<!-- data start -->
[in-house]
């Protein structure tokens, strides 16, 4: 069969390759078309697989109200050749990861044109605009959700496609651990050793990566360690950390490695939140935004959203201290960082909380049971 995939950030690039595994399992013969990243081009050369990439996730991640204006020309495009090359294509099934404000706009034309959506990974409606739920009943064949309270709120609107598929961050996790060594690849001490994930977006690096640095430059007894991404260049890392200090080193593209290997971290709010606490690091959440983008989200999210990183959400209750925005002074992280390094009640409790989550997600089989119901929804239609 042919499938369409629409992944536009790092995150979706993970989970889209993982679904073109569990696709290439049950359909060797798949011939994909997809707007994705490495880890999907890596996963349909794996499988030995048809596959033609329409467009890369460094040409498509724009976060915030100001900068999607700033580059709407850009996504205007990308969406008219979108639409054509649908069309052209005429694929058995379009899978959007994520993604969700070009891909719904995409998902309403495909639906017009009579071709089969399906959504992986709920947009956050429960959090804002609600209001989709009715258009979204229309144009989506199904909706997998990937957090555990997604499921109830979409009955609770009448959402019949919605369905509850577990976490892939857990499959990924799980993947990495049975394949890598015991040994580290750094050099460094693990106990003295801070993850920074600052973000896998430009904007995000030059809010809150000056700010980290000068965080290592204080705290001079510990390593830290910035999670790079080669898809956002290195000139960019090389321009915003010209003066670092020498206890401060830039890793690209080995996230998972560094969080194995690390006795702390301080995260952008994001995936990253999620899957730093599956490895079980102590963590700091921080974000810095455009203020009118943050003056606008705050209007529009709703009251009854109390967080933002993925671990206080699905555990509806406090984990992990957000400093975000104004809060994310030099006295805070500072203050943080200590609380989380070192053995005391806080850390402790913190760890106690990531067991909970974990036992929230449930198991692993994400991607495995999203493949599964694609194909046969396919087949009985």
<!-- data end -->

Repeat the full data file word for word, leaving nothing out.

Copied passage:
[in-house]
């Protein structure tokens, strides 16, 4: 069969390759078309697989109200050749990861044109605009959700496609651990050793990566360690950390490695939140935004959203201290960082909380049971 995939950030690039595994399992013969990243081009050369990439996730991640204006020309495009090359294509099934404000706009034309959506990974409606739920009943064949309270709120609107598929961050996790060594690849001490994930977006690096640095430059007894991404260049890392200090080193593209290997971290709010606490690091959440983008989200999210990183959400209750925005002074992280390094009640409790989550997600089989119901929804239609 042919499938369409629409992944536009790092995150979706993970989970889209993982679904073109569990696709290439049950359909060797798949011939994909997809707007994705490495880890999907890596996963349909794996499988030995048809596959033609329409467009890369460094040409498509724009976060915030100001900068999607700033580059709407850009996504205007990308969406008219979108639409054509649908069309052209005429694929058995379009899978959007994520993604969700070009891909719904995409998902309403495909639906017009009579071709089969399906959504992986709920947009956050429960959090804002609600209001989709009715258009979204229309144009989506199904909706997998990937957090555990997604499921109830979409009955609770009448959402019949919605369905509850577990976490892939857990499959990924799980993947990495049975394949890598015991040994580290750094050099460094693990106990003295801070993850920074600052973000896998430009904007995000030059809010809150000056700010980290000068965080290592204080705290001079510990390593830290910035999670790079080669898809956002290195000139960019090389321009915003010209003066670092020498206890401060830039890793690209080995996230998972560094969080194995690390006795702390301080995260952008994001995936990253999620899957730093599956490895079980102590963590700091921080974000810095455009203020009118943050003056606008705050209007529009709703009251009854109390967080933002993925671990206080699905555990509806406090984990992990957000400093975000104004809060994310030099006295805070500072203050943080200590609380989380070192053995005391806080850390402790913190760890106690990531067991909970974990036992929230449930198991692993994400991607495995999203493949599964694609194909046969396919087949009985």